Hike to the small church tucked at the foothills of Layla mountain.
This hike (or pilgrimage?) is often overlooked since it doesn´t start directly in Mestia, yet it´s one of the best day walks in the area. The church itself lies on the Svaneti range, right beneath the Layla mountain and offers great panoramic views of Greater Caucasus.
Duration: 6-7 hours
Expect also a lengthy break at the top, you won´t be willing to leave the place too fast.
The hike is short but steep. Still, it can be comfortably finished in a day.
How to get to Latali:
Since Latali lies only 10 km from Mestia, probably the most convenient way to get there is by taxi. Expect to pay 20 to 30 GEL. Another option is hitchhiking.
Just one detail for heavy plannerss - you won't find place named Latali on many maps because, just like Ushguli, it doesn't represent a single place but a community of several smaller villages. And for example Google Maps don't display these "community" names. So you need to look for the names of individual villages - Ienashi, Kvanchianari, Lahili and so on.
If you need to get back to Mestia (as does a majority of people doing this trek), I recommend to hitchhike - the road is frequented and you shouldn’t wait too long. Of course, if you are a larger group, it may be more convenient to call a taxi.
There is an annual festival being held at the Mkheri church in late July, on the last Monday before Kvirikoba. However, don´t expect anything wildly exotic - from a foreigner´s perspective, it looks more like a relaxed gathering of families from the valley. People pray, feast, sing and dance, but only when they wish to.
Description of the route
The trail starts at the hiking pointer standing by the main road in the Ienashi village. By this road, we counted at least three different markers showing the trail to the Mkheri church but I think that the approach indicated in the GPS log is the most direct one.
Follow the dirt road to the south. After 400 meters, the road splits. The right branch heads towards the Kvanchianari community to take the left path and circumvent the village from the east. The road then passes one of the numerous churches Latali is famous for and descends to the bridge over Inguri.
At the other bank, the road climbs in a serpentine towards Lahili community. There is another tourist marker pointing south. Pass through the wooden gate and you will soon reach St. George´s church. Behind it, the trail enters the forest and you will find first write/red markings which will accompany you all the way to the top.
The first section through the forest is decent, but the trail then enters a gully. Here, an unpleasant surprise awaited us - even though the weather in past weeks was sunny, the gully was full of mud (maybe it was just an aftermath of the festival which took place one week earlier). For the next more than 500 meters, we had to stick to the steep sides of the gully and, when necessary, jump from one dry patch of land to the another.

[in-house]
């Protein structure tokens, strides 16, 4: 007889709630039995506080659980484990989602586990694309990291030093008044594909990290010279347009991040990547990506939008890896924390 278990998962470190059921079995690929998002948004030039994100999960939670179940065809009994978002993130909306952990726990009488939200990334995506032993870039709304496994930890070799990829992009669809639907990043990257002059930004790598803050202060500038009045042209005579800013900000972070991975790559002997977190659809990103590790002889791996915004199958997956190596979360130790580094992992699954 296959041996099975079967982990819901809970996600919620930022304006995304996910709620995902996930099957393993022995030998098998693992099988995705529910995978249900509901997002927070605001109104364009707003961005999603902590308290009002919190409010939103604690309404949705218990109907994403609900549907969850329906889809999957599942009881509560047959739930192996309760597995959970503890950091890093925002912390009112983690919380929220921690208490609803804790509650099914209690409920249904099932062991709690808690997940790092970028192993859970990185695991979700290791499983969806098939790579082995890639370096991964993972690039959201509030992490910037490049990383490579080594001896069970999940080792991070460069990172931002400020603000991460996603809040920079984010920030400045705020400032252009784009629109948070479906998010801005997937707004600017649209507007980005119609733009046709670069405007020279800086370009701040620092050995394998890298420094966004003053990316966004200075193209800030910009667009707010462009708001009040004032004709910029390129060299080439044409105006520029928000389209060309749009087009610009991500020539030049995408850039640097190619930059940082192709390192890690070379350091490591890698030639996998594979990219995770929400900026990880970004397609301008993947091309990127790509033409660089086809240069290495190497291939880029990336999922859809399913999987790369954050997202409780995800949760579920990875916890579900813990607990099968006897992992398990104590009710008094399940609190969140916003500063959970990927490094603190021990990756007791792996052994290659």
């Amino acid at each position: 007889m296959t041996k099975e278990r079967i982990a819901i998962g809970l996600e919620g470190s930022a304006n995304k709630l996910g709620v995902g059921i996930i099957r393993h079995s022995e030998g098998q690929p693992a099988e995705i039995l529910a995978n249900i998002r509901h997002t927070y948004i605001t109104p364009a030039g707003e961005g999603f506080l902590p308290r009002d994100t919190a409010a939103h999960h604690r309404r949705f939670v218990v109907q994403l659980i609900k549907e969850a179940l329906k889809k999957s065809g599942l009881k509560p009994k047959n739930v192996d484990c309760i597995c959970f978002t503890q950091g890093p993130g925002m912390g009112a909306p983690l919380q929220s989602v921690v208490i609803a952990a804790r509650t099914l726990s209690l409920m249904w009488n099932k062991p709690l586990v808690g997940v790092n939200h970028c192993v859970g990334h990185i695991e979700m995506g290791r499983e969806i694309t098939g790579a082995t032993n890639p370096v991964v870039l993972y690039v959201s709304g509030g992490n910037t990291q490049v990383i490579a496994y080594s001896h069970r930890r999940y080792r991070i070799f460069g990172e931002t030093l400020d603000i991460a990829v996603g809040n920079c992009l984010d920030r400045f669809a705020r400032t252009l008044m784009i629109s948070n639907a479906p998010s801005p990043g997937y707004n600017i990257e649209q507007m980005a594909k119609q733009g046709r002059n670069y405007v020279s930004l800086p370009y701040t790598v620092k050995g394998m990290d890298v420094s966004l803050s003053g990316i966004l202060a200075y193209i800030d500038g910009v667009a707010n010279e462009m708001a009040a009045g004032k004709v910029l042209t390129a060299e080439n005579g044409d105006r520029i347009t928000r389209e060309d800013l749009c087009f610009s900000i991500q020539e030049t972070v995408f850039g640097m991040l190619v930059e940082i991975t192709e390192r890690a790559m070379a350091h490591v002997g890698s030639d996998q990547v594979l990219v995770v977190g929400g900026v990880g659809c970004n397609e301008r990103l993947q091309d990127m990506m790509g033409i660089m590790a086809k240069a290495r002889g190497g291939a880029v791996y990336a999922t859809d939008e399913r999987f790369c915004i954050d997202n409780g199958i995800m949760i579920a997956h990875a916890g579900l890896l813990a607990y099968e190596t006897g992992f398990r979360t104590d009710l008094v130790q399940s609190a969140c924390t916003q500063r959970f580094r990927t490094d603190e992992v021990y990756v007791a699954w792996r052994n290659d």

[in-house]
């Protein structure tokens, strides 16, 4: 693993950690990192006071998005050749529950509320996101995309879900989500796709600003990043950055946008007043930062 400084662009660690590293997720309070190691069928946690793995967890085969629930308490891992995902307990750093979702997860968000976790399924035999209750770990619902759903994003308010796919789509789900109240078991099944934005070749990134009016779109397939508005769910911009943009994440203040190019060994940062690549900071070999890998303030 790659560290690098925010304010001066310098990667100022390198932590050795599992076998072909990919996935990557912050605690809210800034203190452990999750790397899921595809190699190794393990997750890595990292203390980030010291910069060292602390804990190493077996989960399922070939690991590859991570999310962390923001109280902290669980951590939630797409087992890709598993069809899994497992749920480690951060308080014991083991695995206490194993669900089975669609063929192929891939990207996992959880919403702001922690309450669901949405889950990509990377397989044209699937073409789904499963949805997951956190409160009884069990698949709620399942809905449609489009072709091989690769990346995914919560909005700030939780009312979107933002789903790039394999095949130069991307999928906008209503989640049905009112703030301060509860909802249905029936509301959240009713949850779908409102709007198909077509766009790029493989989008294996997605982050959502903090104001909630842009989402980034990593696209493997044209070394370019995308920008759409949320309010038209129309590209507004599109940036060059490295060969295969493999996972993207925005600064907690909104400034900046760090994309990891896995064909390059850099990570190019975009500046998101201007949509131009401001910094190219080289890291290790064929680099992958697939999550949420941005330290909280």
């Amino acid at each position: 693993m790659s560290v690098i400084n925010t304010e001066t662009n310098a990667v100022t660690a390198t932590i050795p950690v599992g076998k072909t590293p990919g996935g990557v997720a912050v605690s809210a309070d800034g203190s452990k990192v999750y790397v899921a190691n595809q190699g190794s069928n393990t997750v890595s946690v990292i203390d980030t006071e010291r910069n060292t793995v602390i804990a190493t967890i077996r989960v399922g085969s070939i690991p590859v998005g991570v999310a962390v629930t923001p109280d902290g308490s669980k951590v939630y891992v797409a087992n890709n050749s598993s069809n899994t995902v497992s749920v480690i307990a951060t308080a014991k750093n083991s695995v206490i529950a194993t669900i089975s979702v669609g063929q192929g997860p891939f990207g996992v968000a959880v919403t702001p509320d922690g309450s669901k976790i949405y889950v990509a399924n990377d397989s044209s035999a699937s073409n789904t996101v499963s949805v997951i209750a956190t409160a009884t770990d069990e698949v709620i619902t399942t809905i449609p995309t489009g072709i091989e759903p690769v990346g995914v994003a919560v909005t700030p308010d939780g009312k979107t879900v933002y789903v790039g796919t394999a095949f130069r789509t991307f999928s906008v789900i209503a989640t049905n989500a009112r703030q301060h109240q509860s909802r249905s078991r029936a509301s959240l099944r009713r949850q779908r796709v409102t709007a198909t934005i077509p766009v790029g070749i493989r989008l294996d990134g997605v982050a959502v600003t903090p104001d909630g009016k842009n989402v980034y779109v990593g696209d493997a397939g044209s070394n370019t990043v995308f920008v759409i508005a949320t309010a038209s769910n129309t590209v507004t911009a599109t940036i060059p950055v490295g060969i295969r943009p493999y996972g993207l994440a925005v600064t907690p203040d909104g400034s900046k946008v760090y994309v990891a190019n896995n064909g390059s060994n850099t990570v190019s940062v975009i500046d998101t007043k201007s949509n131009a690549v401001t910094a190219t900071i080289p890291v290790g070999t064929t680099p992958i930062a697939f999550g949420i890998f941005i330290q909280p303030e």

The next section is, compared to the gully, a walk in the park. It keeps going up but the trail is in the good condition and you can finally enjoy a beautiful pine forest around. The route is also thoroughly marked. There were a few places where we were not 100% sure which way to go but no matter which route we took, we ended up on the trail again.
At the elevation of almost 2400m, the trail emerges from the forest. You will find yourself on the alpine pastures - there is a shepherd’s hut on the left but the church is nowhere in sight. It’s hidden a few hundred meters ahead, on the top of the small elevation - there is a path climbing up from its left side.
The church is small, but still, it was quite a feat to build it so high - a local legend mentions human chain
going all the way to the valley and passing stones. After you visit it, it´s time to relax and enjoy the panoramas - to the south, you can see Layla, the highest peak of Svaneti range towering above you, to the north you have a great view of the mountain wall of Greater Caucasus.
Also, nearby is one tempting tourist marker pointing south over the mountains and supposedly showing a route to Lentekhi. However, this route is not recommended to non-climbing tourists and I seriously doubt that the guy who placed it ever walked it all the way - all passes in that direction require serious mountaineering skills.